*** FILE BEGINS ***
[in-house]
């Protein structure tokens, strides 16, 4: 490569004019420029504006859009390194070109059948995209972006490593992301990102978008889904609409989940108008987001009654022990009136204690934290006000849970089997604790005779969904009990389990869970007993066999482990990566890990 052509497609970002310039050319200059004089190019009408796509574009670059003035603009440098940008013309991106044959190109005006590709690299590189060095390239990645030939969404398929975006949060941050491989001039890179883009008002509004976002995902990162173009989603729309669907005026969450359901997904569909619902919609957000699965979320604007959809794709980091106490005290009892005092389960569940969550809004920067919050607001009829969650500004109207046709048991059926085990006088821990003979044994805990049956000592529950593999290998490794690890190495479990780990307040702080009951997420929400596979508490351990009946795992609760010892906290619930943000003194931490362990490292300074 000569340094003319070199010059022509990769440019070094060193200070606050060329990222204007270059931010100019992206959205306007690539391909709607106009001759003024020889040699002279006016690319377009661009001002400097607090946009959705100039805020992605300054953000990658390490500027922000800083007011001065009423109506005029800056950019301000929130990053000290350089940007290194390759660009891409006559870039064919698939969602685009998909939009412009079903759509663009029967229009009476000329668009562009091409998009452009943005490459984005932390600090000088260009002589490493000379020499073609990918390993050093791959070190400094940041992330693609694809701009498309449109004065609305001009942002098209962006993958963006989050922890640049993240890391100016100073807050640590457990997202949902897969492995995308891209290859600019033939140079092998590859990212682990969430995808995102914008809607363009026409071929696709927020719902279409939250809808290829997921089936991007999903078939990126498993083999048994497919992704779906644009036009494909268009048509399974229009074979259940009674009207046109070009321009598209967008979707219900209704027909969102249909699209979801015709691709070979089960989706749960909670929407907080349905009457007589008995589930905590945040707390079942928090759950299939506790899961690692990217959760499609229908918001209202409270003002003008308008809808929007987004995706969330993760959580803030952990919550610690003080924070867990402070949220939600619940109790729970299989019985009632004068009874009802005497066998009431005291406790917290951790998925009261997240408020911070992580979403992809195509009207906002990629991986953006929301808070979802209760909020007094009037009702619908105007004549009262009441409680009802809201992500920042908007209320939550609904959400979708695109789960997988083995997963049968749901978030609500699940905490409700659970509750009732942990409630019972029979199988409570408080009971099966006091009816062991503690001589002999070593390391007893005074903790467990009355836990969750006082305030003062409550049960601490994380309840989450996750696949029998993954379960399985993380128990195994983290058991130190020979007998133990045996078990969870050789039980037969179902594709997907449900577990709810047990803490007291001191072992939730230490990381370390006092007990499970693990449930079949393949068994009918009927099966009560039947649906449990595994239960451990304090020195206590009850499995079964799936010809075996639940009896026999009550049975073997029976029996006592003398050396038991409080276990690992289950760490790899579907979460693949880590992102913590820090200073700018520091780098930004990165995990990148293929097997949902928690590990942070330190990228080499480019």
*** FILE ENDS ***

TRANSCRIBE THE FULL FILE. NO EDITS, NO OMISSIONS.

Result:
[in-house]
């Protein structure tokens, strides 16, 4: 490569004019420029504006859009390194070109059948995209972006490593992301990102978008889904609409989940108008987001009654022990009136204690934290006000849970089997604790005779969904009990389990869970007993066999482990990566890990 052509497609970002310039050319200059004089190019009408796509574009670059003035603009440098940008013309991106044959190109005006590709690299590189060095390239990645030939969404398929975006949060941050491989001039890179883009008002509004976002995902990162173009989603729309669907005026969450359901997904569909619902919609957000699965979320604007959809794709980091106490005290009892005092389960569940969550809004920067919050607001009829969650500004109207046709048991059926085990006088821990003979044994805990049956000592529950593999290998490794690890190495479990780990307040702080009951997420929400596979508490351990009946795992609760010892906290619930943000003194931490362990490292300074 000569340094003319070199010059022509990769440019070094060193200070606050060329990222204007270059931010100019992206959205306007690539391909709607106009001759003024020889040699002279006016690319377009661009001002400097607090946009959705100039805020992605300054953000990658390490500027922000800083007011001065009423109506005029800056950019301000929130990053000290350089940007290194390759660009891409006559870039064919698939969602685009998909939009412009079903759509663009029967229009009476000329668009562009091409998009452009943005490459984005932390600090000088260009002589490493000379020499073609990918390993050093791959070190400094940041992330693609694809701009498309449109004065609305001009942002098209962006993958963006989050922890640049993240890391100016100073807050640590457990997202949902897969492995995308891209290859600019033939140079092998590859990212682990969430995808995102914008809607363009026409071929696709927020719902279409939250809808290829997921089936991007999903078939990126498993083999048994497919992704779906644009036009494909268009048509399974229009074979259940009674009207046109070009321009598209967008979707219900209704027909969102249909699209979801015709691709070979089960989706749960909670929407907080349905009457007589008995589930905590945040707390079942928090759950299939506790899961690692990217959760499609229908918001209202409270003002003008308008809808929007987004995706969330993760959580803030952990919550610690003080924070867990402070949220939600619940109790729970299989019985009632004068009874009802005497066998009431005291406790917290951790998925009261997240408020911070992580979403992809195509009207906002990629991986953006929301808070979802209760909020007094009037009702619908105007004549009262009441409680009802809201992500920042908007209320939550609904959400979708695109789960997988083995997963049968749901978030609500699940905490409700659970509750009732942990409630019972029979199988409570408080009971099966006091009816062991503690001589002999070593390391007893005074903790467990009355836990969750006082305030003062409550049960601490994380309840989450996750696949029998993954379960399985993380128990195994983290058991130190020979007998133990045996078990969870050789039980037969179902594709997907449900577990709810047990803490007291001191072992939730230490990381370390006092007990499970693990449930079949393949068994009918009927099966009560039947649906449990595994239960451990304090020195206590009850499995079964799936010809075996639940009896026999009550049975073997029976029996006592003398050396038991409080276990690992289950760490790899579907979460693949880590992102913590820090200073700018520091780098930004990165995990990148293929097997949902928690590990942070330190990228080499480019």